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If Sunday night's game taught us anything, it's that you shouldn't be afraid to start Andrew Luck.

He wasn't the best he has ever been. He didn't make much of an effort to stretch the defense, averaging 6.2 yards per attempt, perhaps because of some conservative play-calling in his return from a shoulder injury. But he looked healthy, putting plenty of zip on his passes, and was clearly the focal point of the offense. The Colts prefer to move the ball through the air and they indeed have the weapons to move the ball.

One of those weapons, Donte Moncrief, reasserted himself after a one-catch, 3-yard performance at Houston last week. That role-reversal between him and Andre Johnson happened in only one of the two games started by Matt Hasselbeck but still may have had something to do with the quarterback change. It's clear Luck has an affinity for Moncrief, so he's on the verge of gaining must-start status.

On the verge of losing it, however, is Dion Lewis, whose steadily decreasing number of carries never caused too much concern because he was still such a big part of the passing game. But he had seven total touches Sunday to LeGarrette Blount's 17. Of Lewis' three touchdowns this season, two came on the ground, so if Blount continues to establish himself as the preferred rusher, Lewis could find himself in more of the role Shane Vereen had last year. You may remember he was largely irrelevant outside of PPR leagues.

Danny Amendola is sure to attract some attention on waivers this week with his seven-catch, 105-yard performance, but keep in mind Brandon LaFell (foot) is expected back from the PUP list in Week 7. It shouldn't have a major impact on Rob Gronkowski's or Julian Edelman's production, but every other receiving option will move down a rung on the ladder.

Those are the just the most recent takeaways from Sunday's action. Here are 10 of the biggest from earlier in the day:

1. Martavis Bryant was worth the wait

When the Steelers elected not to activate Bryant for his first game back from suspension in Week 5, there was some concern he had fallen out of favor or out of shape during his absence. Fat chance! Once the Steelers put a legitimate passer under center in the second half (albeit an unproven one in Landry Jones), Bryant became the holy terror so many preseason prognosticators made him out to be. He showed off his toughness and leaping ability on an 8-yard touchdown midway through the third quarter, snatching the ball out of the air just before getting pummeled by a defender, while his 88-yard scoring play late in the fourth was one of the most impressive runs after a catch I've ever seen (somebody give the guy a block). Bryant will have to compete for looks, but he exudes the sort of talent that demands to be part of the game plan. Remember when Odell Beckham showed up a quarter of the way into last season? The impact could be similar. -Scott White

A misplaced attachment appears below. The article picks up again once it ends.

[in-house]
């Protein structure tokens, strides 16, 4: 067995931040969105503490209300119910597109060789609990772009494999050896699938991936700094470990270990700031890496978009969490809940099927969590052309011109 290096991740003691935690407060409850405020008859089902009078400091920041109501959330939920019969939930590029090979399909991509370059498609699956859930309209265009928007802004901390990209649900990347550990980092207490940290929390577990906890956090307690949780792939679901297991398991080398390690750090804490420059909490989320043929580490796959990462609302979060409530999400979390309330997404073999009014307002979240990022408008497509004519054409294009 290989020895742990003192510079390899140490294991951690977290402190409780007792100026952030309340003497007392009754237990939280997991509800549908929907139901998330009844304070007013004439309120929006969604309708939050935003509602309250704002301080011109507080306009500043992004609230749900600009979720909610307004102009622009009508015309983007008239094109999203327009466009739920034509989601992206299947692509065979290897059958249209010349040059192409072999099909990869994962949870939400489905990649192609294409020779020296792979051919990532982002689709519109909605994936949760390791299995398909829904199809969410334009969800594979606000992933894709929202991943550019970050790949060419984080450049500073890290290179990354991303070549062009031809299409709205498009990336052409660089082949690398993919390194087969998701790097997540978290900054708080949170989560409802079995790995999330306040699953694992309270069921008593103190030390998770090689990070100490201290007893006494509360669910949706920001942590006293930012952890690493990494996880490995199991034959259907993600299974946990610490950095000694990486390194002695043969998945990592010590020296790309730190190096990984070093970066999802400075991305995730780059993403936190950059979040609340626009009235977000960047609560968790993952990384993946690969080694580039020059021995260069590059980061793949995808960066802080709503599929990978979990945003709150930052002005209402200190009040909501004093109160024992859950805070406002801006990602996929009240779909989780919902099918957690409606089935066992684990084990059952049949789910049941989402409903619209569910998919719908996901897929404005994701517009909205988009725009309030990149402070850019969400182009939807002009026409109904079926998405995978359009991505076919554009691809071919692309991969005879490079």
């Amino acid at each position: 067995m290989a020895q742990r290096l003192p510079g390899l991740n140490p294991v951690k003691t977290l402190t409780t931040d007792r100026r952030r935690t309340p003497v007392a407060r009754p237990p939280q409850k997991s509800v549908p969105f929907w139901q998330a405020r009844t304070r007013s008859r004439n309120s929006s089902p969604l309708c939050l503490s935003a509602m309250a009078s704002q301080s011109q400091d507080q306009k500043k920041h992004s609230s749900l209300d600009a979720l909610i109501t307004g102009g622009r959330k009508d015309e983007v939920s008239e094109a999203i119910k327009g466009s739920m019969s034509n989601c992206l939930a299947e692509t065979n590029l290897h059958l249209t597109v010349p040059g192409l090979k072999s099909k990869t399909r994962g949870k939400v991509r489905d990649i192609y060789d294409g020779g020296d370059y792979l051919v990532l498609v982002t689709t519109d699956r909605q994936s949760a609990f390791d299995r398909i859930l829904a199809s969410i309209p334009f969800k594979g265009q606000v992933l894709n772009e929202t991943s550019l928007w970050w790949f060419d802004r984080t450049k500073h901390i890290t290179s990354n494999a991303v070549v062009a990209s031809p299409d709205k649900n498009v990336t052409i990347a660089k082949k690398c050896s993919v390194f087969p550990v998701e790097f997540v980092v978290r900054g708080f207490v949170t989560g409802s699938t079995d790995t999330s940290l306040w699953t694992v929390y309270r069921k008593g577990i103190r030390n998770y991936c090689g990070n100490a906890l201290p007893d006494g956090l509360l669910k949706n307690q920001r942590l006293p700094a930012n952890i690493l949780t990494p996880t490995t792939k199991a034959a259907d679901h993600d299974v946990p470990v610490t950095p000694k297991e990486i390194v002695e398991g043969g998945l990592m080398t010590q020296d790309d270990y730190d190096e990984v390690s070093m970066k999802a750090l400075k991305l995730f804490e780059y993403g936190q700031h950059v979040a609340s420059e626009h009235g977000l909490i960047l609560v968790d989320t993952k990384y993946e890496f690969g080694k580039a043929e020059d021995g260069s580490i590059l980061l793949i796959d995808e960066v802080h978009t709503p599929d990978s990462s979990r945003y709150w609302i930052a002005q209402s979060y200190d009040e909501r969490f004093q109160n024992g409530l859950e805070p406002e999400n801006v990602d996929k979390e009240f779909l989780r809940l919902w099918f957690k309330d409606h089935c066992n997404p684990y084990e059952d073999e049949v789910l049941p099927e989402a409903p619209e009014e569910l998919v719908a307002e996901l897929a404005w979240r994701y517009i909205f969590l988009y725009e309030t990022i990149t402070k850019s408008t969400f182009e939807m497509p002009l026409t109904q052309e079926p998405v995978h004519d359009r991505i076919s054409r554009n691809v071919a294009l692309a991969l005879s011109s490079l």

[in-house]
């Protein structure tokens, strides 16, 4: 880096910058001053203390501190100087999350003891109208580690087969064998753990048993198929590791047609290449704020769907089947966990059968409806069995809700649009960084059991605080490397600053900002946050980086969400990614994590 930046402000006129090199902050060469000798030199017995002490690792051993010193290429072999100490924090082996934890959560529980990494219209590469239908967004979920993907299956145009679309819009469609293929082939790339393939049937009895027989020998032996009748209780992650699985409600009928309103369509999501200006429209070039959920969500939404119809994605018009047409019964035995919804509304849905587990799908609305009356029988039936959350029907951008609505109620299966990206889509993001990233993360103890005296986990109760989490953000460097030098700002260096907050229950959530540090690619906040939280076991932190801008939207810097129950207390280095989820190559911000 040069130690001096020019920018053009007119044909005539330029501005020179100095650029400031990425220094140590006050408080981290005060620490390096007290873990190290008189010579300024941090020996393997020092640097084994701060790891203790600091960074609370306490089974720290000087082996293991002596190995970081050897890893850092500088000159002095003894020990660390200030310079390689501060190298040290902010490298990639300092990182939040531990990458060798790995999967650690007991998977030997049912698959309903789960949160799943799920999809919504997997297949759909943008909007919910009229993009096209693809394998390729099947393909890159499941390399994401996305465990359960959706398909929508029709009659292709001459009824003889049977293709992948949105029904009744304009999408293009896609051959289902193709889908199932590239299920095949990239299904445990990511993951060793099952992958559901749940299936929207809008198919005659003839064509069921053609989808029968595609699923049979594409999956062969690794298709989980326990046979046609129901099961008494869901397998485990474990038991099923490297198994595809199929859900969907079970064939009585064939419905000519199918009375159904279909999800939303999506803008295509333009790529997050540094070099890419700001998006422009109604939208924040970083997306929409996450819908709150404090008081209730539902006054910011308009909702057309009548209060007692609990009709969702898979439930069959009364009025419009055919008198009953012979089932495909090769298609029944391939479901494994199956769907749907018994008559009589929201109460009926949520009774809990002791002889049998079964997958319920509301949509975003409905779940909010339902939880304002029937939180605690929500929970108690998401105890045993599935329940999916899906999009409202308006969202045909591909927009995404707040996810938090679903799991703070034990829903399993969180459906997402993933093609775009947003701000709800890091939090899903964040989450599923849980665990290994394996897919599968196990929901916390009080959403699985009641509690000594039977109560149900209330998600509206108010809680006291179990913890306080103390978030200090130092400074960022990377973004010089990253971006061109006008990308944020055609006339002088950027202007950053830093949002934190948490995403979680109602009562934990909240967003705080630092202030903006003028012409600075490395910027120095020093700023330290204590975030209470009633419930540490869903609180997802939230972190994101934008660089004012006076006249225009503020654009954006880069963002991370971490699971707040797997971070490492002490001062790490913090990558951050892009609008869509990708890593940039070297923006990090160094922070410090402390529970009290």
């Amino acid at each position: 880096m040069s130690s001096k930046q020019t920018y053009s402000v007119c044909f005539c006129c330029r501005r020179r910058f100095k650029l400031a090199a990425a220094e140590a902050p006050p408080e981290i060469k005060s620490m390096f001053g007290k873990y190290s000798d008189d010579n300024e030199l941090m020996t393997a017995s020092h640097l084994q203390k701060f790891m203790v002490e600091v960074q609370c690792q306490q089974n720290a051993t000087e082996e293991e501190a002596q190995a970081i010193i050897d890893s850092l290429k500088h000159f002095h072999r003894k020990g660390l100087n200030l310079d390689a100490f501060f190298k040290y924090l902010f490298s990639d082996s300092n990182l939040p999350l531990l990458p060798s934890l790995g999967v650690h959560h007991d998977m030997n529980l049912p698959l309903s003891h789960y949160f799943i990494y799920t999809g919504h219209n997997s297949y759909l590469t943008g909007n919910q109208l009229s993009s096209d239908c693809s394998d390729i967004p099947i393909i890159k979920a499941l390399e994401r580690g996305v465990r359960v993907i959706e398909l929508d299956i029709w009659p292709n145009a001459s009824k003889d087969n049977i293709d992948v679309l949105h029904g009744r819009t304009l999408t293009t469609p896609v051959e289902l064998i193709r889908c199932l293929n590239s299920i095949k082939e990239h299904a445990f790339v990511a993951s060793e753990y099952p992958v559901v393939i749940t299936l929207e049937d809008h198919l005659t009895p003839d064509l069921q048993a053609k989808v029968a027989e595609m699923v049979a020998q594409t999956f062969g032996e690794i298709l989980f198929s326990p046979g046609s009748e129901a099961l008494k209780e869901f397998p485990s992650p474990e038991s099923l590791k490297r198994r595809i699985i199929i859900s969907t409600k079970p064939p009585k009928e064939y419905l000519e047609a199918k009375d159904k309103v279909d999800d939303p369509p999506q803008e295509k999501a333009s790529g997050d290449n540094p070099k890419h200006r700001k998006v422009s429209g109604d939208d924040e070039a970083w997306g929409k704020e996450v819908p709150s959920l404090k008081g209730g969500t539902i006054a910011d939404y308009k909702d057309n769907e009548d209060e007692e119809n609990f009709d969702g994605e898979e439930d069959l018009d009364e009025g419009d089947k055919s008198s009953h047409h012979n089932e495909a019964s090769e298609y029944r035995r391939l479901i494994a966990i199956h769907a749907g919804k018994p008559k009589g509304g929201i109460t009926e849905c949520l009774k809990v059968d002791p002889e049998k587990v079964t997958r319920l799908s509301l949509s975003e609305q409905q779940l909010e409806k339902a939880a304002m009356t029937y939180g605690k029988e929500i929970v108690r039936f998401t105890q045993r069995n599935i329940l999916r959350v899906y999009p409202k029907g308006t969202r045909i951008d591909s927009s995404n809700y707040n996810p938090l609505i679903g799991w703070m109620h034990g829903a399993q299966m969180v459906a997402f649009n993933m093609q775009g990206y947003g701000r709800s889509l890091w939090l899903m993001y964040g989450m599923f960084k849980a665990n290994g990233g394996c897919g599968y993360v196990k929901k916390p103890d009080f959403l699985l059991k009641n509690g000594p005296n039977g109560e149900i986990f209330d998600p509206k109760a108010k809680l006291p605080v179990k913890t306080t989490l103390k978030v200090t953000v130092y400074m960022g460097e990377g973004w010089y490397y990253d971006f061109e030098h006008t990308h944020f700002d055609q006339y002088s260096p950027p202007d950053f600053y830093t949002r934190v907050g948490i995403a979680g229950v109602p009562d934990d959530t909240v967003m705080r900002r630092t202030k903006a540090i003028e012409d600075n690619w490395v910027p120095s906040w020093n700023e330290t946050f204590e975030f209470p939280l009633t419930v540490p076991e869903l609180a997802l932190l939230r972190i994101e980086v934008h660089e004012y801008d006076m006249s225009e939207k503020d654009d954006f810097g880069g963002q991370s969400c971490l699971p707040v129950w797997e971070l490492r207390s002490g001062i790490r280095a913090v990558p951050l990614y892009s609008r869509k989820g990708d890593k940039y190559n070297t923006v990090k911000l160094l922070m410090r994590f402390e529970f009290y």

2. James Starks and Ronnie Hillman are the usurpers

Eddie Lacy and C.J. Anderson came into the season with big expectations as the lead backs for what were supposed to be the best offenses, so calling them disappointments would be the understatement of the year for Fantasy Football. We've been wondering whether their backups -- Starks and Hillman, respectively -- would push them aside and Week 6 may have been the tipping point. Hillman (44 snaps) and Anderson (40 snaps) split playing time fairly evenly, but Hillman received seven more rushing attempts and picked up 70 more yards. In Green Bay, Starks carried the ball just 10 times, but rumbled for 112 yards and scored twice, while Lacy continues to struggle to get up to speed with an ankle injury. Hillman (78 percent owned) and Starks (42 percent) should be owned in all formats at this point. -Chris Towers

3. Matthew Stafford is no Peyton Manning

And I mean that in the nicest way possible. Manning is cooked, lacking the arm strength to test defenses and the humility to avoid turnovers, but Stafford had probably been the second-biggest bust at the position prior to Week 6, when he responded to a halftime benching with one of the most confident passing displays of his career. Having averaged less than 6.0 yards per attempt in three of his previous four games -- a pathetic measure by anyone's standard -- he exploded for 9.6, repeatedly testing the Bears downfield en route to 405 yards and four touchdowns. That gunslinger mentality could lead to some mistakes, but as long as Stafford sticks with it, the highs should make up for them, particularly with the weapons he has. It's clear the Lions will have to rely on him to get the ball in the end zone, what with their lack of a running game. Considering it came against the Bears, I wouldn't be especially motivated to activate Stafford based on this performance, but the arrow for him is certainly pointing up. -Scott White

4. Jimmy Graham is impossible to figure out, or sit

The days of Graham challenging for the top spot at the tight end position are well in the past, as he has as many games with 3 or fewer Fantasy points as double-digit efforts. However, Week 6 was a great reminder that you still can't count him out, as the Seahawks looked his way a season-high 12 times. Graham responded with eight catches for 140 yards in a vintage performance. He has now been targeted on 22.2 percent of the Seahawks' throws, which isn't far off from the rate at which the Saints used him -- the Seahawks just don't throw as often. Still, the tight ends with more physical tools than Graham possesses can probably be counted off on one hand, so you can't risk sitting Graham at any point. -Chris Towers